PESHAWAR: The proposed Khyber Pakhtunkhwa Regional and District Health Authorities Act, 2019, will result in the abolition of the decades-old district health system depriving senior doctors from the management cadre of lucrative positions, say officials.
The officials told Dawn that the health system functioned under the district health officer, a BPS-20 management cadre doctor, but after the proposed law was passed and enacted, DHOs would become redundant in all districts.
They said around 40 DHOs and their assistants would be of no use in the new system, whose implementation awaited the provincial assembly’s approval.
Officials say many will lose lucrative posts after enactment of Regional, District Health Authorities Act
The officials said the law, which was modelled after the Medical Teaching Institutions Reforms Act, 2015, to grant administrative and financial autonomy to district hospitals but faced delay in approval due to reservations of stakeholders, would do away with the management cadre positions and give powers to the chief executive officers to be recruited from the market.
They said 34 district health authorities had been proposed to cover all districts, including merged tribal districts.
The officials said over 300 positions of medical superintendents of district headquarters hospitals and category B, C and D hospitals would cease to exist after the proposed law was approved and enacted.
They said like the MTI-covered hospitals, which had relieved their MS and DMS and hired hospital and medical doctors, the district health system would have the similar administrative setup.
The officials said the new system would adversely affect the office of the director-general health services, which currently controlled the entire health system in the province, as it would be powerless after the law’s enactment as the control over human resources, administration, procurement and accounts functions would become domain of the respective authorities.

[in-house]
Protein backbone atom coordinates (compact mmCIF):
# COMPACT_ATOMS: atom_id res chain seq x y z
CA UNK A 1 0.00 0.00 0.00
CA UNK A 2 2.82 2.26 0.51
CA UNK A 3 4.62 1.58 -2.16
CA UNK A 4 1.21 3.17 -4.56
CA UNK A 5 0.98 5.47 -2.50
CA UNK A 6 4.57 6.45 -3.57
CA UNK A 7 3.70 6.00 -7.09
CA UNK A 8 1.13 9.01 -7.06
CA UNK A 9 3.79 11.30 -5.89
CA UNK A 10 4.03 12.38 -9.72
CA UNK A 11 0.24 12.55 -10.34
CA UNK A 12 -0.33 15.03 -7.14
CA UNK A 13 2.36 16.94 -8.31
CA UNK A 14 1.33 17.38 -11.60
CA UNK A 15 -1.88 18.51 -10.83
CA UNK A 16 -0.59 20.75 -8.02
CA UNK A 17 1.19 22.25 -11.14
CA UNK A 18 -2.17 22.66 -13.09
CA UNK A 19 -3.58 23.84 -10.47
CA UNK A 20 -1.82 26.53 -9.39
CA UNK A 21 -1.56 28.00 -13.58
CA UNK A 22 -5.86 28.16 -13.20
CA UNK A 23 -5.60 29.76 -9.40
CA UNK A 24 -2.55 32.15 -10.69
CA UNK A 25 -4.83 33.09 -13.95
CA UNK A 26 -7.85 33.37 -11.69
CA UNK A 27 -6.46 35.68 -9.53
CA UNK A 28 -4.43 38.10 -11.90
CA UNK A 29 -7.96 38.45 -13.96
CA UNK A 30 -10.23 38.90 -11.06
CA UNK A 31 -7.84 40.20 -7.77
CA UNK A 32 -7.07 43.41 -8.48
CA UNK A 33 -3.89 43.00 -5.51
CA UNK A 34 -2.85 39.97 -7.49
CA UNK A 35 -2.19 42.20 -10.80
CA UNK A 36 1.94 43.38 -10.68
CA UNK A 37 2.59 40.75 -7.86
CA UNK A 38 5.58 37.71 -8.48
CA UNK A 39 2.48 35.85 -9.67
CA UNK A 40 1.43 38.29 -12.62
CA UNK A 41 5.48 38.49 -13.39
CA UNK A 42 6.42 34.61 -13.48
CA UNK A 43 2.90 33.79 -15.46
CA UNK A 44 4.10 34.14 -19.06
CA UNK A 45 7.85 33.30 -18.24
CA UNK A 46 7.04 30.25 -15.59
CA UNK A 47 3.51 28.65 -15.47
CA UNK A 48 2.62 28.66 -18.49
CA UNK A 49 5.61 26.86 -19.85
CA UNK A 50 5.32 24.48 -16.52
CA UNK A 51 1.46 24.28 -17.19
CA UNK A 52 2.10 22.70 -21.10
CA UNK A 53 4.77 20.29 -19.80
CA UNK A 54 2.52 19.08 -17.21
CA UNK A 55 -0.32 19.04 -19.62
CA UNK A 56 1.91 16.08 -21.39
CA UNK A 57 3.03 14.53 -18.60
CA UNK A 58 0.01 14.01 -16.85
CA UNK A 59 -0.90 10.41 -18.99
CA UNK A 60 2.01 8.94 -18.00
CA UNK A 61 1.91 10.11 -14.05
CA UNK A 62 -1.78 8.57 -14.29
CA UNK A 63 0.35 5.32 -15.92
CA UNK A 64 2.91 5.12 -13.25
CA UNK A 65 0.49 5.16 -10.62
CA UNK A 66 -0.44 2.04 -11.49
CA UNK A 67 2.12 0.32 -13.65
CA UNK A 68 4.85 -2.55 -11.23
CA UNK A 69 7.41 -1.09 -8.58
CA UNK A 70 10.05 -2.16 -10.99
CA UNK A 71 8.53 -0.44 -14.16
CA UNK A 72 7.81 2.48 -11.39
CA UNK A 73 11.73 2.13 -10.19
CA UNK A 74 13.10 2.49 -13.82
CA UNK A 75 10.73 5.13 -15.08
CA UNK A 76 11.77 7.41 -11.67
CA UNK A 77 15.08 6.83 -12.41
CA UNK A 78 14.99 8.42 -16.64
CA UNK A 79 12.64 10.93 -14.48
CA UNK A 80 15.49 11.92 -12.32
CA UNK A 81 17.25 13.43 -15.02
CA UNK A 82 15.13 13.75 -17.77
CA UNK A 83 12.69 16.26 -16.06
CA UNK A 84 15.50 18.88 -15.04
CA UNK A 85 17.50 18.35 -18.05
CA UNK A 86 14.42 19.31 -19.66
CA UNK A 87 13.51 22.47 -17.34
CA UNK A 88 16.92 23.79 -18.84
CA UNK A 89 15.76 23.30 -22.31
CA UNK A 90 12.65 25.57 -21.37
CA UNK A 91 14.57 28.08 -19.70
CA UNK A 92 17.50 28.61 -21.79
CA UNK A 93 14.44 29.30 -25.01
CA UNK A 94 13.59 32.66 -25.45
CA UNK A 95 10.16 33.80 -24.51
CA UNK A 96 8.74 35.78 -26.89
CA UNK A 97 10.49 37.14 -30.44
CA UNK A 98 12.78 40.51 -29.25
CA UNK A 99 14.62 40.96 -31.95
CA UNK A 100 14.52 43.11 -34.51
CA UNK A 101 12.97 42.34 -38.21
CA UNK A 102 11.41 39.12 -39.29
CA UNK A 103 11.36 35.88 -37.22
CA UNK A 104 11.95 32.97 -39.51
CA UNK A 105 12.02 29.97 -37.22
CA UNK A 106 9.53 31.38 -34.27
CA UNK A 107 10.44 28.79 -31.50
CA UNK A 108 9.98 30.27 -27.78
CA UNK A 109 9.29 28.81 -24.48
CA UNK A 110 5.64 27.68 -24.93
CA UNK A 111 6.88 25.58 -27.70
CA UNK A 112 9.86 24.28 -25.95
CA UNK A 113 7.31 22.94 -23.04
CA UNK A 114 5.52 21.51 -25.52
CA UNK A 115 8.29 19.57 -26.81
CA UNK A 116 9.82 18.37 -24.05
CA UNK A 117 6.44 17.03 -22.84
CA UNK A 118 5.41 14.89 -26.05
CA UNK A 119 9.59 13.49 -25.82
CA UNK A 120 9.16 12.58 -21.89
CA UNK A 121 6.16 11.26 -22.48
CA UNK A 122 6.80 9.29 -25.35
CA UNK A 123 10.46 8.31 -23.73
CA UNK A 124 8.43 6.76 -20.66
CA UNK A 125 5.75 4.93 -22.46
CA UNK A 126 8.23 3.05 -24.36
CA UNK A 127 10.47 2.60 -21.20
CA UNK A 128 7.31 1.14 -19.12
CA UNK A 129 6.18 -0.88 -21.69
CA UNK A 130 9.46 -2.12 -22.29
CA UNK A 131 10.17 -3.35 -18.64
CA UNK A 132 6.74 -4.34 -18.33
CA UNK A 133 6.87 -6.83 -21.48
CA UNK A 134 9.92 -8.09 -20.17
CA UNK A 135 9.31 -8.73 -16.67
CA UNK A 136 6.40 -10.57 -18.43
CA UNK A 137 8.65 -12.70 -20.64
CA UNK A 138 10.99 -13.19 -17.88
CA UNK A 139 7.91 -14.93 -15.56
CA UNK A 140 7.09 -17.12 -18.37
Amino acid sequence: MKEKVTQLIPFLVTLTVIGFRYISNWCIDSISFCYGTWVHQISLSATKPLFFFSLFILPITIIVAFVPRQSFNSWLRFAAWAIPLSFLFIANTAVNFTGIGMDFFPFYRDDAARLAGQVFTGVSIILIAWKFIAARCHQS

They said around 30 administrative positions at the directorate would become useless and that the directorate would be left with only the functions of monitoring and evaluation and district health information system, provincial health services academy and its allied institutions, independent monitoring unit, health sector reforms unit, faculty of paramedics and allied health sciences.
The officials said the province would retain health foundation, Sehat Sahulat Programme and primary health care programmes.
They said as the proposed law suggested, the chief executive officers and hospital directors would be hired afresh, while those losing their administrative positions after the law’s enforcement could re-apply for management positions on a contractual basis on fixed but lucrative pay.
The health officials have been protesting the draft law arguing it is meant to privatise hospitals denying them job security.
The government has formed a committee including members of the medical community to look into the law prior to its passage from the assembly.
The officials said the proposed law, which was to free local hospitals from the influence of politicians, sought to form a board to ensure uniformity of powers under the health minister with the health secretary and respective CEOs.
They said the CEO would be a doctor by profession and resident of the respective region or the province.
The officials the district health authority would have two doctors as members with 10 years experience in medicines and allied medical sciences and surgery.
They said the government wanted to improve the district health services but that had yet to happen despite increase in salaries of doctors, nurses and paramedics during the last few years.
The officials said the introduction of MTIs was a good experience but four years later, the hospitals, where it had been extended, hadn’t showed marked signs of improvement.
Published in Dawn, August 4th, 2019